Only a few scientists head to the bar to celebrate. Today, the acceptance rate for Marie Curie fellowships is less than 20%. Most applicants experience only frustration, such as the one who wrote, “game over. … What else can I apply for” and “I am getting tired of academia.”

There is much at stake for all of the applicants. Winning a fellowship such as this can make your career and change your life profoundly. But there is even more at stake for people like me—non-E.U. researchers with residency permits tied to temporary employment contracts, often with spouses or children in tow.

I am from Russia. I came to France in 2011 for a 1-year postdoc after earning a Ph.D. in Japan. I prepared my application with the same care and attention as someone who is preparing a parachute before jumping off an airplane. I won my Marie Curie fellowship but if I hadn’t, my wife and I would have been forced to leave the European Union within a month of the announcement. That would be especially difficult for us because we come from different countries—she is from the Republic of Korea—and due to our immigration statuses, we cannot live together in our home countries for more than several weeks. Making things worse, my foreign Ph.D. would need to be validated in a complex and time-consuming process before it would be recognized by the Russian educational system. Nothing I have done abroad would entitle me to unemployment benefits while I waited for that process to conclude.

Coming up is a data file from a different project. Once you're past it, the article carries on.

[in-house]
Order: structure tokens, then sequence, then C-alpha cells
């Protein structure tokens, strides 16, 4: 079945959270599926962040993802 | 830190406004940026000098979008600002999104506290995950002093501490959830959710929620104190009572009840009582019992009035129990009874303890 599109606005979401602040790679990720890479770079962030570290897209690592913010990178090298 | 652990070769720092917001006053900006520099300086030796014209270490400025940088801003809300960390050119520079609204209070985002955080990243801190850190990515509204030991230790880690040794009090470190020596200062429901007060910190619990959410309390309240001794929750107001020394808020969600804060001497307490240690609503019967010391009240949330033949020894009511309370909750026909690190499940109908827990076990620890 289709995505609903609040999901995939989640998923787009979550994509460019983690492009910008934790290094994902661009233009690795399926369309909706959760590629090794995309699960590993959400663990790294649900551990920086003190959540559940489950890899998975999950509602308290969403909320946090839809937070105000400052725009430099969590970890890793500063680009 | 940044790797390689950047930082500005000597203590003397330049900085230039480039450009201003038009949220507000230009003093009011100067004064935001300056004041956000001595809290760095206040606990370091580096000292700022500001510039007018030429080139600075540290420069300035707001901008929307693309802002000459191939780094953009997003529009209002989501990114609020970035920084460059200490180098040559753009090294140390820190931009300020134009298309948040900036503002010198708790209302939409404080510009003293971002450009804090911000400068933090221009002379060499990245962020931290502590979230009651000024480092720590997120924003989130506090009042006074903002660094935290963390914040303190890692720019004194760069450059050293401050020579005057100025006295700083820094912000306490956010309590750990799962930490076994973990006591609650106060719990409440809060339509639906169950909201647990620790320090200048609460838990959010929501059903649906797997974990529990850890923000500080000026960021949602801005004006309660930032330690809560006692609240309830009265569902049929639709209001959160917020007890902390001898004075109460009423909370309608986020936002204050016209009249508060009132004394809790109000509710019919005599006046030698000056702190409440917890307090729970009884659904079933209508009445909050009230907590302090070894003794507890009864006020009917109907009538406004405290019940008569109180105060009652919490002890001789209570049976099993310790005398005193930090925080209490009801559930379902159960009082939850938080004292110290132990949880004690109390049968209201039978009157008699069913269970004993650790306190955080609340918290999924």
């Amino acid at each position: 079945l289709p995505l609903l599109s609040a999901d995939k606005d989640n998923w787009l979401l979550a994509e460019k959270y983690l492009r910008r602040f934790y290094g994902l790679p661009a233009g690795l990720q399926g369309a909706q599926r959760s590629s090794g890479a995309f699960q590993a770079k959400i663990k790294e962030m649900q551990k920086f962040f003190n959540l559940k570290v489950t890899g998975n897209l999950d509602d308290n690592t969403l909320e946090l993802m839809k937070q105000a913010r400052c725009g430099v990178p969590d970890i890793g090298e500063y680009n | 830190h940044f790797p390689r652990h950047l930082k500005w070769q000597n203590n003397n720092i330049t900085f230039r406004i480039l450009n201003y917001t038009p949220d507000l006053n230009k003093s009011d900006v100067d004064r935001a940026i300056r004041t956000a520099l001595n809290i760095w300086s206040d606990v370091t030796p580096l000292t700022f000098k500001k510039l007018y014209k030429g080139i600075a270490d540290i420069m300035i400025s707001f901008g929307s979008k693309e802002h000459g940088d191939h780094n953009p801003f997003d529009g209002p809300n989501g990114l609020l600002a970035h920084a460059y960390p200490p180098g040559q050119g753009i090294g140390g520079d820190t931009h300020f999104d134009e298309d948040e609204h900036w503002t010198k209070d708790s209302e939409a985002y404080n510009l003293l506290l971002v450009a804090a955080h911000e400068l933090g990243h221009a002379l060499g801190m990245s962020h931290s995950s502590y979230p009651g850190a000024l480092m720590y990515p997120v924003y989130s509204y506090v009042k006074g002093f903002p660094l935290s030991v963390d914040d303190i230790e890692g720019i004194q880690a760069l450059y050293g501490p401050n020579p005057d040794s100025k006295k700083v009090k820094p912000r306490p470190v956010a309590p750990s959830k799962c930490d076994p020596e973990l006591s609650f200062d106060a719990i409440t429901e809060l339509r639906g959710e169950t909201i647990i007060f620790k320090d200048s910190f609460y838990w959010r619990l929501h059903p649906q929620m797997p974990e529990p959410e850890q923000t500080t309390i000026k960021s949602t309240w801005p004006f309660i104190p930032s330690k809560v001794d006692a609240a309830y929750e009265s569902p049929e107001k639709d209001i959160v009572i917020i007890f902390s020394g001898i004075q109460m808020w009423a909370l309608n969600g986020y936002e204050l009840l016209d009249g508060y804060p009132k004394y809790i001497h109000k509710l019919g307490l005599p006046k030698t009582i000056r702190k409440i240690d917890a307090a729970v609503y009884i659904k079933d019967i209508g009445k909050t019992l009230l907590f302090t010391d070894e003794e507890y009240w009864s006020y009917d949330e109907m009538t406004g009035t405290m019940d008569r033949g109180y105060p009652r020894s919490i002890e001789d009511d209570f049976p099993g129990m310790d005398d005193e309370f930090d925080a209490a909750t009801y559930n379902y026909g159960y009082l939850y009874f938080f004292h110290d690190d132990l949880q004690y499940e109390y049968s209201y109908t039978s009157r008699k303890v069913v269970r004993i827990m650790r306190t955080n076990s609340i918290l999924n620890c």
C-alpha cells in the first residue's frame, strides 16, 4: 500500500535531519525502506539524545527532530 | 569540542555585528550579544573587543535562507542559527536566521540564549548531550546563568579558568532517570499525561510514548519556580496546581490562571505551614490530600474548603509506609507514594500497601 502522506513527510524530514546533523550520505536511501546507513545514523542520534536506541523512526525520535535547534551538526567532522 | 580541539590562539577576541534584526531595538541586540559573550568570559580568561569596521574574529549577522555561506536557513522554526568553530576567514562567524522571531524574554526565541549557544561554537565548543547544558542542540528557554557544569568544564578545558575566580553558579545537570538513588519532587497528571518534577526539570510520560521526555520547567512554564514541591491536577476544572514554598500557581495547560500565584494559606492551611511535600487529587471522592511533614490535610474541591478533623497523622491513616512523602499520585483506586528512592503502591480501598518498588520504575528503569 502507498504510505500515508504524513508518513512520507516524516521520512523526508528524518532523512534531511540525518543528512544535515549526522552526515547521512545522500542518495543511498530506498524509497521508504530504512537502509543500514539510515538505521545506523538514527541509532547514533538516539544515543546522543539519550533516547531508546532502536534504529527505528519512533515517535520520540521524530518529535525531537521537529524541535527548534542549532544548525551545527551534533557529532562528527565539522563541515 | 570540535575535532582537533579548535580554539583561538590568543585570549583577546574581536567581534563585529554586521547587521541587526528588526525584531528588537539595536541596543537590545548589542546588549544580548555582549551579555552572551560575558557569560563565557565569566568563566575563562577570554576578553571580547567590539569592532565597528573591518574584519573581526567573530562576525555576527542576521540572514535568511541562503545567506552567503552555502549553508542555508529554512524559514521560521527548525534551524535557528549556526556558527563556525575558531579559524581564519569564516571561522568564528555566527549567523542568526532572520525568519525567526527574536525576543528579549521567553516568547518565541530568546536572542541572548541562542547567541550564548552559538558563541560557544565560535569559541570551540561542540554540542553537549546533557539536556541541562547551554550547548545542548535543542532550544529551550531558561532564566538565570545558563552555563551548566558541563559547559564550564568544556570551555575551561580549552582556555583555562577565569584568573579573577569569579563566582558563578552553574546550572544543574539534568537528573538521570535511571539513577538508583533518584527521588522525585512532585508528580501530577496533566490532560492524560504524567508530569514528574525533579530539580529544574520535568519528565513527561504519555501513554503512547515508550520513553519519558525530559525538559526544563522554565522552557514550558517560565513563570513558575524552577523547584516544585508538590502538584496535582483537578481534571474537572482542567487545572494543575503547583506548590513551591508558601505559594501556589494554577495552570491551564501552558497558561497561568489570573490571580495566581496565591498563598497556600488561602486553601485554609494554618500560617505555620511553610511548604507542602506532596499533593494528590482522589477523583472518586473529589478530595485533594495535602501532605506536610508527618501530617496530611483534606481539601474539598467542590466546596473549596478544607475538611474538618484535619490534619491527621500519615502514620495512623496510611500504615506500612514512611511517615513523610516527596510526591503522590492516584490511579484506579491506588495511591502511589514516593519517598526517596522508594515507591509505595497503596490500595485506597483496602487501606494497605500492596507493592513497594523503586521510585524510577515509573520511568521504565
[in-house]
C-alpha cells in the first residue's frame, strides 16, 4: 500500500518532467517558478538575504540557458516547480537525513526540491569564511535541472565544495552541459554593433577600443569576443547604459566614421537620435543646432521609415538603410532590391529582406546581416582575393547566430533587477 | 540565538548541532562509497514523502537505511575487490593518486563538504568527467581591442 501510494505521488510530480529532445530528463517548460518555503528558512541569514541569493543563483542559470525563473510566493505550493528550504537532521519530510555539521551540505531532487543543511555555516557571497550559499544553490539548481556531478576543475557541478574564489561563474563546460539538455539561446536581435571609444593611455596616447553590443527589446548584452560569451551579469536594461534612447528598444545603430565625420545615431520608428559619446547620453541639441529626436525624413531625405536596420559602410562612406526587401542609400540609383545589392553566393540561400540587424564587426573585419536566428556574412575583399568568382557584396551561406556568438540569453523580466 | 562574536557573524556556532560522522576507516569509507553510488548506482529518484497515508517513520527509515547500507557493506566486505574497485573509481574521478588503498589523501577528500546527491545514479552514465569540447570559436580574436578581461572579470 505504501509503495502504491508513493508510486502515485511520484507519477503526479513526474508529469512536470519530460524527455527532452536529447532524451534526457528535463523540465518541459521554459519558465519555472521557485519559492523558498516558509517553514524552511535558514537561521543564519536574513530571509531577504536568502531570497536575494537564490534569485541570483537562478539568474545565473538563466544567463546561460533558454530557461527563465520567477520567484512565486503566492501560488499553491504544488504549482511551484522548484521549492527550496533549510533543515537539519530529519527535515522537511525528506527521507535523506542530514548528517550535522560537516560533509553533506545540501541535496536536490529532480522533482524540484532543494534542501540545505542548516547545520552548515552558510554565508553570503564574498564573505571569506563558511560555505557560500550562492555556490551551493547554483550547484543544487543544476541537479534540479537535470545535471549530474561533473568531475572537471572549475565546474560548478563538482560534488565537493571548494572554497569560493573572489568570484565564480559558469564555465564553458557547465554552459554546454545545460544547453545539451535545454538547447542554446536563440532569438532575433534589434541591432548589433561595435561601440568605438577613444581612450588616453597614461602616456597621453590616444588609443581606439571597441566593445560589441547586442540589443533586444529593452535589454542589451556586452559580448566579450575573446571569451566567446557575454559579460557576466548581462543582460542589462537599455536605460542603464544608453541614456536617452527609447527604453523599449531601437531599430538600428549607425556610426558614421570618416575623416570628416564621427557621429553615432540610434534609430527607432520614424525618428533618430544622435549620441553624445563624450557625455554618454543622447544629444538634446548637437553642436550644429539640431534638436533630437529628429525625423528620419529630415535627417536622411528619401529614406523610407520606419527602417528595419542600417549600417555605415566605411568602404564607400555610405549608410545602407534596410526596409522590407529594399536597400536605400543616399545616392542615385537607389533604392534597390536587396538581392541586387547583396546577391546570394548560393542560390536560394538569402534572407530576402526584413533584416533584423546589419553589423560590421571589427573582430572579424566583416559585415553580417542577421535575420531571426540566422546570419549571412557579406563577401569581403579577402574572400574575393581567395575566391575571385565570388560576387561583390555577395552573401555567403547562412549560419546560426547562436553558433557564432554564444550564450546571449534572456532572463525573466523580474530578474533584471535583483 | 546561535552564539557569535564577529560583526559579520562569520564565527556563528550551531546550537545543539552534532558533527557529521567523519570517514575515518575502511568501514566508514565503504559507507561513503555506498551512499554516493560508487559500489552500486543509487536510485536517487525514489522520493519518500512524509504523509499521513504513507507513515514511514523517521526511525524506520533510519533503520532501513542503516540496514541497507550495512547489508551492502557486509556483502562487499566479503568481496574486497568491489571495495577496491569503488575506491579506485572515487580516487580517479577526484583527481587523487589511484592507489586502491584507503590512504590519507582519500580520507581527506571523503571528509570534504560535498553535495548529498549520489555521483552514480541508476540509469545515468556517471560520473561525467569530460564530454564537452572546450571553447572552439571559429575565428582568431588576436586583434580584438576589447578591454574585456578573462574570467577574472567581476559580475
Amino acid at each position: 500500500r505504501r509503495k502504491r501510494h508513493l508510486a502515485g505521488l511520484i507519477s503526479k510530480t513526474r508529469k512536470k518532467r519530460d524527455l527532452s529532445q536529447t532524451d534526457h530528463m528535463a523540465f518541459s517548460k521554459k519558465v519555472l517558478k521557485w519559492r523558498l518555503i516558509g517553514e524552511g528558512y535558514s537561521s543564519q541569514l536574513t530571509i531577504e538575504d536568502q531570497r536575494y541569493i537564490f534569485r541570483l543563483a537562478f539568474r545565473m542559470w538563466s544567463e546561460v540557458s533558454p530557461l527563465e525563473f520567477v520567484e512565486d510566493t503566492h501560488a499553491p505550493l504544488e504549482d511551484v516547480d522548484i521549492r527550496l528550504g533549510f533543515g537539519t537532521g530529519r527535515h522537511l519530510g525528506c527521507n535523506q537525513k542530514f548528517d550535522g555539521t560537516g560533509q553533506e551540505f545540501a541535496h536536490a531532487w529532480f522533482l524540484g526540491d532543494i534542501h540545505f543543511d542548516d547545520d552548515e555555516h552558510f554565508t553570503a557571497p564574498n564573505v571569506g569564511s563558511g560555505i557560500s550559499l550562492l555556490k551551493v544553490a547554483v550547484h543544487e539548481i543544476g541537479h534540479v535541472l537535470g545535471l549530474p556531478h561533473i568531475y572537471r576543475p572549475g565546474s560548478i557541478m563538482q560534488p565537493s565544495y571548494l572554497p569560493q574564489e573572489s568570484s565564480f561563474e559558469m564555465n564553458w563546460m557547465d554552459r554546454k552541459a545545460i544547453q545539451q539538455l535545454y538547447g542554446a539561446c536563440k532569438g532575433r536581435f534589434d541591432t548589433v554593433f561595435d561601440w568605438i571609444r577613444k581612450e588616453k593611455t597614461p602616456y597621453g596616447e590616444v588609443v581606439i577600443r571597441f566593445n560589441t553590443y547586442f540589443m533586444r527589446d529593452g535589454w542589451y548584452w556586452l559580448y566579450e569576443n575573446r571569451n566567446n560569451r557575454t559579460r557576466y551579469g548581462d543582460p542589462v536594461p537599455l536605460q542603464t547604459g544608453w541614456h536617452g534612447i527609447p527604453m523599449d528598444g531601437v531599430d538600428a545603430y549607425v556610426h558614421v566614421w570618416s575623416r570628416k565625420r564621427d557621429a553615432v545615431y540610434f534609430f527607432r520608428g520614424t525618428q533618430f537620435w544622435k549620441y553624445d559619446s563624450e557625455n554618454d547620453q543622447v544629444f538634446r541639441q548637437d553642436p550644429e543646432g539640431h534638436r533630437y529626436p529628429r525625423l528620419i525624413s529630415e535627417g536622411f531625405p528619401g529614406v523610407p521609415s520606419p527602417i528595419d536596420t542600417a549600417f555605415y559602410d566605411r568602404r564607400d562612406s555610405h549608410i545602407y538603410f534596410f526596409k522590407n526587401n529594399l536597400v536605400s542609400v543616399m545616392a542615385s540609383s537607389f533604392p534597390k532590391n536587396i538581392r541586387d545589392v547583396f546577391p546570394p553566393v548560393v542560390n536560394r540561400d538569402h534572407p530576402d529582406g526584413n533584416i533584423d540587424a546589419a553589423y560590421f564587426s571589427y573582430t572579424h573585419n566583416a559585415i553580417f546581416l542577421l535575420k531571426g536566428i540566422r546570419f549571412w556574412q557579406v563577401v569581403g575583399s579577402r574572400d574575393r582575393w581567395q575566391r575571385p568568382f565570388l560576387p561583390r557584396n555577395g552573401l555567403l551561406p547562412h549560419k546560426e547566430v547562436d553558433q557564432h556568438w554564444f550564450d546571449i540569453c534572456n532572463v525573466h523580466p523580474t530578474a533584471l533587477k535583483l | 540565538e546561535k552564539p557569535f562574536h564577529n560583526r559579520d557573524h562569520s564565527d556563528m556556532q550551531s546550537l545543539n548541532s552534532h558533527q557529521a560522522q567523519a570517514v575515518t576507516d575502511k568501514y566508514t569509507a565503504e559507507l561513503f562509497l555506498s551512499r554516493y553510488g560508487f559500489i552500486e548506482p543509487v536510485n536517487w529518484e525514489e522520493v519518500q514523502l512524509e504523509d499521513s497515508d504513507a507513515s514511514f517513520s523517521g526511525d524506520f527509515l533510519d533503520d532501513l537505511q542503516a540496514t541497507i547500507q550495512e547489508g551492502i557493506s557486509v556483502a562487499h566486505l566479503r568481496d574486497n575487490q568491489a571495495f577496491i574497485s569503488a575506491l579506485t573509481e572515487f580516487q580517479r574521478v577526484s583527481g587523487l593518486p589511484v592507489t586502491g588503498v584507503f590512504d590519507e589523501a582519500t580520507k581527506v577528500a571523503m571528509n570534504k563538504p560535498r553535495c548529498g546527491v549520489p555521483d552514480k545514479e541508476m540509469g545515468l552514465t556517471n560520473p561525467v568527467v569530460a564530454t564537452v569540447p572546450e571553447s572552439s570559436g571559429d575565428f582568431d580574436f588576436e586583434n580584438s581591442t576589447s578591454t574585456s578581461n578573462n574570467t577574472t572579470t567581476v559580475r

It’s hardly surprising that, as expectations rise about an imminent announcement, thousands of well-educated men and women find themselves unable to concentrate on their experiments, students, seminars, and unfinished manuscripts. According to posts on the forum, they become, variously, “a bit nervous,” “nervous,” “very nervous,” “really really nervous,” and “as nervous as hell.”

“My boss just came to my office to ask if I wanted to go for lunch,” one forum poster wrote. “I think I better go otherwise I will just sit here and refresh this page every 30 sec. I am too nervous to be hungry, though.”